Jackson also knocked down 37 passes, and had six interceptions. And in an homage to William "Refrigerator" Perry, in 2008 he was inserted into the backfield in short-yardage situations and scored four touchdowns on six carries for a total of 10 yards.
But ability is not the only requisite for success in Japan. What endeared Jackson to fans, foes and everyone else was his humble and friendly nature. Every year, the Seagulls, based in Narashino, Chiba Prefecture, play a "home" game in the city's stadium, and any reporter who wanted to speak with Jackson after the game knew it was going to be a long wait, as seemingly every one of the thousands of fans who showed up wanted a photo with the star.
"One of the first names you hear of when you come to Japan is Kevin Jackson," says Fujitsu Frontiers cornerback Al-Rilwan Adeyemi, who has made the All X-League team in all of his six seasons.
"From his play on the field to his involvement in the community, Kevin has always done it the right way. He’s often one of the guys Japanese GM’s point to as an example of how to approach living and adapting to Japanese football."
By sticking it out for 14 years, Jackson also provides a template for American players out of major college programs who come up short in their bids to make the NFL.
Japan, they now find, is a viable means of remaining in the game.
"His longevity in Japan has made it possible for Americans who come over, to see this as a real opportunity to further your playing career, rather than a one-year bridge gap back to the U.S.," Adeyemi says.
In recent years, Adeyemi's Frontiers have been the bane of Jackson and the Seagulls, often knocking off Obic en route to four championships in the past five years, including a 16-3 win the 2016 Japan X Bowl - Obic's lone title game appearance since their 2013 championship.
But when it comes to getting under Jackson's skin, the main irritant was the Panasonic Impulse. In his debut season, Obic defeated Impulse (then known as Matsushita Denko) 25-16, only to lose to them four years in a row at some stage of the season behind their star quarterback Tetsuo Takata.
"We had four seasons in a row, we'd lose close games down in Osaka," Jackson says. "We just could not get over the hill with Panasonic. They had a really good thing going on offense during that time. It wasn't so much about hate, it was the challenge of playing them."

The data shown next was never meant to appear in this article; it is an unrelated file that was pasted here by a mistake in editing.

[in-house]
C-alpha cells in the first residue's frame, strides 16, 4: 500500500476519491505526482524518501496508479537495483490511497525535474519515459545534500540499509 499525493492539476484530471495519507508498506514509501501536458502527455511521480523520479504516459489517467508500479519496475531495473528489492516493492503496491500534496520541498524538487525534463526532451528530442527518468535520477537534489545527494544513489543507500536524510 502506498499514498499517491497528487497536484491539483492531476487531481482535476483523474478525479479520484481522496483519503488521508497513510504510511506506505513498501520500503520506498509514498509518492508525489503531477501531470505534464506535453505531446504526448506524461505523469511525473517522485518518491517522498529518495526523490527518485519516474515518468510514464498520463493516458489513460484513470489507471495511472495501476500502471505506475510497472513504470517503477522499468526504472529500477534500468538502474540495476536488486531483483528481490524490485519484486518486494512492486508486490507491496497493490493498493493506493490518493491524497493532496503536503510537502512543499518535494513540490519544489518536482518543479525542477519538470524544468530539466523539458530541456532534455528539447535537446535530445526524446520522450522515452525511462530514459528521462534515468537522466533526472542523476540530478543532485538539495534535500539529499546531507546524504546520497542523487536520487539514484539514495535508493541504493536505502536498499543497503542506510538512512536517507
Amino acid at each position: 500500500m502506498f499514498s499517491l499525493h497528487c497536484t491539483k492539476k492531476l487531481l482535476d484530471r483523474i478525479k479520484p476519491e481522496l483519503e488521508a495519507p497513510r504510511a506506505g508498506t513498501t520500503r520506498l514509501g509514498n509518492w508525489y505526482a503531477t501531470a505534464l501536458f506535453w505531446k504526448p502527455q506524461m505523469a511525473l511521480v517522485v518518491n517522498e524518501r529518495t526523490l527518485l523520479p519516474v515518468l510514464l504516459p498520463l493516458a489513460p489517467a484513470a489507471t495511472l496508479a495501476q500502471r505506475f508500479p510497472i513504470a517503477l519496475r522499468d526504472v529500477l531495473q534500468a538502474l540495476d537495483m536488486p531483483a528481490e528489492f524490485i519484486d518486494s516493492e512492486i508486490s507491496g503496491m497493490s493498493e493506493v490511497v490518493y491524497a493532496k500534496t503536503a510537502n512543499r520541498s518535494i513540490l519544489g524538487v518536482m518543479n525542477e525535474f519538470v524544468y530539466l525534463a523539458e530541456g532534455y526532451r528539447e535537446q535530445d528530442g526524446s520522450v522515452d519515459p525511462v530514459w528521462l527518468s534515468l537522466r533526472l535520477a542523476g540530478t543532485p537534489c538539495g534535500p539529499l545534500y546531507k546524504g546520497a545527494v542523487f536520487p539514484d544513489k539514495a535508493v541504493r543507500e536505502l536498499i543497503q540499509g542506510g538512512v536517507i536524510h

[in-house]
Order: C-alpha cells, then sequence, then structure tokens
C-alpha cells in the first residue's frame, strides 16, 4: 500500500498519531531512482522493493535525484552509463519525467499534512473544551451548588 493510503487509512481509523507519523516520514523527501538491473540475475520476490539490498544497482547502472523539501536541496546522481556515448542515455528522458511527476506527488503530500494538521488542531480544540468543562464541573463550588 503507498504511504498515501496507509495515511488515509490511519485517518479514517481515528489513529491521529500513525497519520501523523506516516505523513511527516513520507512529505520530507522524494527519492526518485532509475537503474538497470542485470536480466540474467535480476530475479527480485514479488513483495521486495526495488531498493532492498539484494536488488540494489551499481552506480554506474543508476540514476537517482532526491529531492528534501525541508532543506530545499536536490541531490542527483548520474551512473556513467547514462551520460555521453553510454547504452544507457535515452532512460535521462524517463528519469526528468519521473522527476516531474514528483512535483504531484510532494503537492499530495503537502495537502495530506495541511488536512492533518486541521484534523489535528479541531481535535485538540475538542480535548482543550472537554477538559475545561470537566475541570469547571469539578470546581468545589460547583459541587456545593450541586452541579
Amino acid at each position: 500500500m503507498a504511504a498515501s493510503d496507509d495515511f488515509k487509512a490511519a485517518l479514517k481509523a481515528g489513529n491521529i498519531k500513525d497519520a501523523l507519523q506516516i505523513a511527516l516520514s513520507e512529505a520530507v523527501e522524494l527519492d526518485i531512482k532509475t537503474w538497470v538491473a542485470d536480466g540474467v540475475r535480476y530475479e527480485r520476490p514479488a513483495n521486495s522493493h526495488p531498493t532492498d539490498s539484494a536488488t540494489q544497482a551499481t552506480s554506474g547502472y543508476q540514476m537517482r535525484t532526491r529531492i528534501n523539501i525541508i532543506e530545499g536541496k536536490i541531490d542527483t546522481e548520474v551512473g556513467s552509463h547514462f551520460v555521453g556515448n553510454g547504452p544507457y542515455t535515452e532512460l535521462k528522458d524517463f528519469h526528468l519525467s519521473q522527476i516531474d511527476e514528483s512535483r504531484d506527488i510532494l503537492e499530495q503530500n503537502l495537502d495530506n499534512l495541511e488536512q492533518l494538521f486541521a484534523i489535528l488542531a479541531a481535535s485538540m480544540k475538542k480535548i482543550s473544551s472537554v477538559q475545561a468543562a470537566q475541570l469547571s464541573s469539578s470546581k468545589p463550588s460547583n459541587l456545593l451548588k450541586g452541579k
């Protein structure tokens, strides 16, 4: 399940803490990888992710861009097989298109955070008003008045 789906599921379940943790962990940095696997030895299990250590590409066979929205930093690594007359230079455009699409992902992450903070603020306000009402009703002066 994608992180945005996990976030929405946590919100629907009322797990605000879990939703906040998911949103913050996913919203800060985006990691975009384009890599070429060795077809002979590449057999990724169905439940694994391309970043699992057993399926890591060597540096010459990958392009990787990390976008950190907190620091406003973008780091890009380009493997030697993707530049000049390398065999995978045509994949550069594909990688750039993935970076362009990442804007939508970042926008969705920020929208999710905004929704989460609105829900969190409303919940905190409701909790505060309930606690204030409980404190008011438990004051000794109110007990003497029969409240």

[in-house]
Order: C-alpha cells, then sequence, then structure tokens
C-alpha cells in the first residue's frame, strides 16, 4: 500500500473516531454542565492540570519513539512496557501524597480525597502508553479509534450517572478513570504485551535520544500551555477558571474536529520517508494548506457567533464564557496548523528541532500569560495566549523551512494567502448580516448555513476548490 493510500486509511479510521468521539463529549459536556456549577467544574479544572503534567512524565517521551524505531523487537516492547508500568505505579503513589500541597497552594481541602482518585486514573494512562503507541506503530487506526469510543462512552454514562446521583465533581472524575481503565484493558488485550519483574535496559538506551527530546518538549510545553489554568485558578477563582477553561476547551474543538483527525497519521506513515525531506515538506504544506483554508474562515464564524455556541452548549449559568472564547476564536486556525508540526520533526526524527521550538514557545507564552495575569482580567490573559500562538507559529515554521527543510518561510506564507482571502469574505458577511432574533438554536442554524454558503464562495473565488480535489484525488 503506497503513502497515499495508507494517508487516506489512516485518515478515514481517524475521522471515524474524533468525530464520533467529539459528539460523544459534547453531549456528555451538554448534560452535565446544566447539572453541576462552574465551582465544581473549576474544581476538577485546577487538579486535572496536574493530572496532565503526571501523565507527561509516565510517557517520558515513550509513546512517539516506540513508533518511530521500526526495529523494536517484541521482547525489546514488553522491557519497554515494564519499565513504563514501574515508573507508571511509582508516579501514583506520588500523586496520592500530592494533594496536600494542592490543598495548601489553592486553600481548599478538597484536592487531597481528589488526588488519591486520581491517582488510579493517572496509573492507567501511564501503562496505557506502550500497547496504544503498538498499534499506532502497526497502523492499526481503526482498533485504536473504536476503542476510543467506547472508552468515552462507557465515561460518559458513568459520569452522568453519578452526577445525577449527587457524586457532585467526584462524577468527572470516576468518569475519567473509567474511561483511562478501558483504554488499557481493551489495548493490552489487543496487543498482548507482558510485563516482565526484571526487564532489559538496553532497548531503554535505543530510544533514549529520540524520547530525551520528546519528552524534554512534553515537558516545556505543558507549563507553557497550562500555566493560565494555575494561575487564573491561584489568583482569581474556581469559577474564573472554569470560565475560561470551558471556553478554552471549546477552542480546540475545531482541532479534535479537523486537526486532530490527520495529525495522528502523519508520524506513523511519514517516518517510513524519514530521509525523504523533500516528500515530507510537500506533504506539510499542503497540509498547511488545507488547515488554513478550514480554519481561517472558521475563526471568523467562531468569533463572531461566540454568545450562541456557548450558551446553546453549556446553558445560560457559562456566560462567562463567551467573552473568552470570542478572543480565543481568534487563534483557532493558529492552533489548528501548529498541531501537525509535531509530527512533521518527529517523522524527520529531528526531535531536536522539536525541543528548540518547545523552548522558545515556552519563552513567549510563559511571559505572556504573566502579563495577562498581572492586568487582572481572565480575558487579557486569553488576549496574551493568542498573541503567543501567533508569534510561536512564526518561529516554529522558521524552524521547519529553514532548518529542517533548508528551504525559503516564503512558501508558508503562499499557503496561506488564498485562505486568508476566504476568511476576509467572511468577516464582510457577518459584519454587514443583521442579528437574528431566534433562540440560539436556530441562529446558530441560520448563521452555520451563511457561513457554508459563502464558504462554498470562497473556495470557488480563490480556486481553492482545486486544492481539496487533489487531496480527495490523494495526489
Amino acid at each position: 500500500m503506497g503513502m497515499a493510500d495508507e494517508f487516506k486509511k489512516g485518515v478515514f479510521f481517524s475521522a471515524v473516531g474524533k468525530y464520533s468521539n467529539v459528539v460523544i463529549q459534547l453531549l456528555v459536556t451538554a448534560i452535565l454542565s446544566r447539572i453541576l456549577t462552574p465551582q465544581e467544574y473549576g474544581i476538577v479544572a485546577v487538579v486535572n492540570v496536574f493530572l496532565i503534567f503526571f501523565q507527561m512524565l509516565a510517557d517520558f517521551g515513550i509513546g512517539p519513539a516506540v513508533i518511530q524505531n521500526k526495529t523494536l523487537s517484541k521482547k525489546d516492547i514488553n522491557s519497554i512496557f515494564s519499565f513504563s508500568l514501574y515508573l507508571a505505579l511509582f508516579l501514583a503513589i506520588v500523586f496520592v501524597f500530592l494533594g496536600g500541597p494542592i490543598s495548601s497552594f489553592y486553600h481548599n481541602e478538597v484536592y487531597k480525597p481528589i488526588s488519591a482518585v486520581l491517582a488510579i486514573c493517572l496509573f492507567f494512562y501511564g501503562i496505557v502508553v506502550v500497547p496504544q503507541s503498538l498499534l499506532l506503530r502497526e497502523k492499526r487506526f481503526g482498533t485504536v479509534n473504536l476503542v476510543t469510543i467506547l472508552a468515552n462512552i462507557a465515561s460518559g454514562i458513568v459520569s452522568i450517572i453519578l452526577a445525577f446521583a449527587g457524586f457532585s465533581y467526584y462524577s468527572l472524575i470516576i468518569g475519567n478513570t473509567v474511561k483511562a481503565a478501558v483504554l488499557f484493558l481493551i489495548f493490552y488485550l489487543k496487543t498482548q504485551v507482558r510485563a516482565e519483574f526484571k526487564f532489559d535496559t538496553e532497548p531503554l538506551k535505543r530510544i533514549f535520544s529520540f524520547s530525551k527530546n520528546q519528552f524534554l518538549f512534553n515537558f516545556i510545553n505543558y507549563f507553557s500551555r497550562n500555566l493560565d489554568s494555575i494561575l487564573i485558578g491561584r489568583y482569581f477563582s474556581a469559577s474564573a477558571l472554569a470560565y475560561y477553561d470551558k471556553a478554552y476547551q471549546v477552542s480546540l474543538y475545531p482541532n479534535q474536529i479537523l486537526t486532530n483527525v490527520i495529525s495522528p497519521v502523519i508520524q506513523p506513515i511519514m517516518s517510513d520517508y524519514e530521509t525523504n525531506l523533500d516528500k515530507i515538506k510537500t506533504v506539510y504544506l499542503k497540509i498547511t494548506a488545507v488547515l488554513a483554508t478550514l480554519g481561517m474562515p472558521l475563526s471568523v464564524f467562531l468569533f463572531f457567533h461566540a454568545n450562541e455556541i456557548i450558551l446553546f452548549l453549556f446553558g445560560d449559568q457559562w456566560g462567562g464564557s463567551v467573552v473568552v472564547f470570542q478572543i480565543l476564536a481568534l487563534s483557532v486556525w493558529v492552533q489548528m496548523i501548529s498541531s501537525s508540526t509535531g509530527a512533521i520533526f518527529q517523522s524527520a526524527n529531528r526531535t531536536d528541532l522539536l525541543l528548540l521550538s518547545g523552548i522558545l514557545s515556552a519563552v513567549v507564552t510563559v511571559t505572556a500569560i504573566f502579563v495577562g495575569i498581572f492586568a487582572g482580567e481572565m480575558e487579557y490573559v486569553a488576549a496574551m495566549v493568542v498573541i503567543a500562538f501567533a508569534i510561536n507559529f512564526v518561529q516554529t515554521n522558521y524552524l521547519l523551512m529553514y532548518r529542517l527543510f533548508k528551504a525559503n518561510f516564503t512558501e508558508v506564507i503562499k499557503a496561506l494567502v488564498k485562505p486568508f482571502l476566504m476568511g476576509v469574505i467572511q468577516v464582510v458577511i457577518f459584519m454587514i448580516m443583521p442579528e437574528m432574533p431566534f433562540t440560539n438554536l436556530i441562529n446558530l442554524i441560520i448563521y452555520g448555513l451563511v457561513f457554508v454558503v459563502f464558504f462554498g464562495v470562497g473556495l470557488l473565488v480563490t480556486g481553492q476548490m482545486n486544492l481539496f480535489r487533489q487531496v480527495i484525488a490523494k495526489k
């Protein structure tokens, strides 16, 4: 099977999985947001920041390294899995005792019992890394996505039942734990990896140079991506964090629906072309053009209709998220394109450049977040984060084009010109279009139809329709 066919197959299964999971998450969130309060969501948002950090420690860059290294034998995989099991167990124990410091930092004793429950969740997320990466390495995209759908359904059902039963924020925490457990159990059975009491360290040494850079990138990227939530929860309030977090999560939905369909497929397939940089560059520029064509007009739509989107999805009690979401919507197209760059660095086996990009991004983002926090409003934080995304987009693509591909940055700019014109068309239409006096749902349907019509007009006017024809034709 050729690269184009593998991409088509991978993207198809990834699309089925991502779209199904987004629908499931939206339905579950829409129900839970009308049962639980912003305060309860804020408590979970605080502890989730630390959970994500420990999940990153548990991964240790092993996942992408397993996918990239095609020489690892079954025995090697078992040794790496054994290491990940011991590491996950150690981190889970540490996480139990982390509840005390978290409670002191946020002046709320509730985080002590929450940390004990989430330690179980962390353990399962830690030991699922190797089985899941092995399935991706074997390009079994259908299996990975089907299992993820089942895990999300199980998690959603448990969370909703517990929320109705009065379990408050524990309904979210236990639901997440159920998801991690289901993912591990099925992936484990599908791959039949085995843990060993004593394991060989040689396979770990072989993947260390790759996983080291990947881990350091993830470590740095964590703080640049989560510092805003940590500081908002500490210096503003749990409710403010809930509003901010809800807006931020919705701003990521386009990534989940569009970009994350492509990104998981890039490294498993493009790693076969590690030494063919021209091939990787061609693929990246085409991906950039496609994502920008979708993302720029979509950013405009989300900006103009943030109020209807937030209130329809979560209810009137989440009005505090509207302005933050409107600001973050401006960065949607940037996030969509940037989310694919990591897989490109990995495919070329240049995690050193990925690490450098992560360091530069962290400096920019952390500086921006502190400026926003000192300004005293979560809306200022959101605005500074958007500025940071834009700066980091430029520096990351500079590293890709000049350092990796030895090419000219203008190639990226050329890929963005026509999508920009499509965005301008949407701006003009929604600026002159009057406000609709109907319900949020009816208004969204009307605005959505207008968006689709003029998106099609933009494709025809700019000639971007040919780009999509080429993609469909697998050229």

Asked about his fondest memories as a player, Jackson seemed stumped to name anything specific. There are just too many, and not just what occurred on the field.
"There's tons of highlights," he says. "It's not so much the plays, it's the having good times with the guys. The away-from-football stuff. We had a chance to go overseas a few times as a team, hanging out, playing exhibition games in Europe and places that I didn't think I would ever go to. We've been to Australia a bunch of times."
Through the years, Jackson has seen his share of teammates come and go. And while he treasures his relationship with all of them, he singles out two 30-something Japanese compadres who particularly impressed him but stood out for different reasons.
"For pure skill, talent-wise" there is wide receiver and kick returner Noriaki Kinoshita, who has dazzled the league with his speed and agility, and also made a name for himself in NFL Europe.
"When he first joined us in 2011, obviously he was just so much different from any Japanese player that I had seen before," Jackson says. "This is a guy who kind of got lost in the shuffle. He was the special teams MVP of NFL Europe, and was on the practice squad of the Atlanta Falcons for two seasons.
"That kind of gets forgotten. This guy, when he came, was amazing. Stuff he was doing, he was heads and shoulders above any Japanese player that I had been used to at that point in time."
The other player barely comes up to Jackson's shoulders, but quarterback Shun Sugawara stood tall when it counted most. A stocky 173 cm and 83 kg, Sugawara belied his lack of physical attributes with a fierce determination and confidence that produced an inordinate number of winning drives.
"Undersized, doesn't really have a strong arm, but just has a huge heart," Jackson says. "That guy willed us to a lot of wins in that stretch where we were winning a lot. That guy just stays composed, and makes good stuff happen. Physically impossible for someone not as gifted. He was a leader."
While Jackson will now be providing his form of leadership from the sidelines, he says he doesn't expect to miss being on the field (we'll check again after the season starts).
"I don't think I'm going to miss playing at all," he says. "I'm going to be coaching, so I'm going to be in the game, and I'm going to be checking up on a whole host of things, making sure we're prepared. I don't think I'll have time to sit back and think about things I would have if I was still playing."
- Issur Danielovich: March 18th 2019